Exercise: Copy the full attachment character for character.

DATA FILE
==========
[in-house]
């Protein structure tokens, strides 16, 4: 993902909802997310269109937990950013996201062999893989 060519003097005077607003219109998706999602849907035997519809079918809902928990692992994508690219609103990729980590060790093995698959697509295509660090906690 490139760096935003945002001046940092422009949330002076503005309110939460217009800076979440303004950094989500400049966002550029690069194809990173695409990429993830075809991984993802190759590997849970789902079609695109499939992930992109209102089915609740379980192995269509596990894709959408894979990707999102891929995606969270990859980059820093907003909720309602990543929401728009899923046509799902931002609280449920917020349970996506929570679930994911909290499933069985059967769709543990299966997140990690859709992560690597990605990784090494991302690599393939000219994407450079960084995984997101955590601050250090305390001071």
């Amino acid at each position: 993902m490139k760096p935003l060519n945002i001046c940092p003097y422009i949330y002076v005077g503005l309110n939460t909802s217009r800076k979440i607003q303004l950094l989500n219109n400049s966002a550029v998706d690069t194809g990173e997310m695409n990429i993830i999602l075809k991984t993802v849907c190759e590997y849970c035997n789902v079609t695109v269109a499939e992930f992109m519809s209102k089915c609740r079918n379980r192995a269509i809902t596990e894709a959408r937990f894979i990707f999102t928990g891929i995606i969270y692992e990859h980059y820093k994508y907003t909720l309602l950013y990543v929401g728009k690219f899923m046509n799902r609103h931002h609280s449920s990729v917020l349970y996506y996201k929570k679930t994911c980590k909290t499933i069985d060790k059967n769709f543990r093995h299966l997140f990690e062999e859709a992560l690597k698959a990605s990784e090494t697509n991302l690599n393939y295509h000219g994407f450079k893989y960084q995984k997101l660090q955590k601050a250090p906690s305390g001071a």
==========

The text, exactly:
[in-house]
């Protein structure tokens, strides 16, 4: 993902909802997310269109937990950013996201062999893989 060519003097005077607003219109998706999602849907035997519809079918809902928990692992994508690219609103990729980590060790093995698959697509295509660090906690 490139760096935003945002001046940092422009949330002076503005309110939460217009800076979440303004950094989500400049966002550029690069194809990173695409990429993830075809991984993802190759590997849970789902079609695109499939992930992109209102089915609740379980192995269509596990894709959408894979990707999102891929995606969270990859980059820093907003909720309602990543929401728009899923046509799902931002609280449920917020349970996506929570679930994911909290499933069985059967769709543990299966997140990690859709992560690597990605990784090494991302690599393939000219994407450079960084995984997101955590601050250090305390001071």
């Amino acid at each position: 993902m490139k760096p935003l060519n945002i001046c940092p003097y422009i949330y002076v005077g503005l309110n939460t909802s217009r800076k979440i607003q303004l950094l989500n219109n400049s966002a550029v998706d690069t194809g990173e997310m695409n990429i993830i999602l075809k991984t993802v849907c190759e590997y849970c035997n789902v079609t695109v269109a499939e992930f992109m519809s209102k089915c609740r079918n379980r192995a269509i809902t596990e894709a959408r937990f894979i990707f999102t928990g891929i995606i969270y692992e990859h980059y820093k994508y907003t909720l309602l950013y990543v929401g728009k690219f899923m046509n799902r609103h931002h609280s449920s990729v917020l349970y996506y996201k929570k679930t994911c980590k909290t499933i069985d060790k059967n769709f543990r093995h299966l997140f990690e062999e859709a992560l690597k698959a990605s990784e090494t697509n991302l690599n393939y295509h000219g994407f450079k893989y960084q995984k997101l660090q955590k601050a250090p906690s305390g001071a």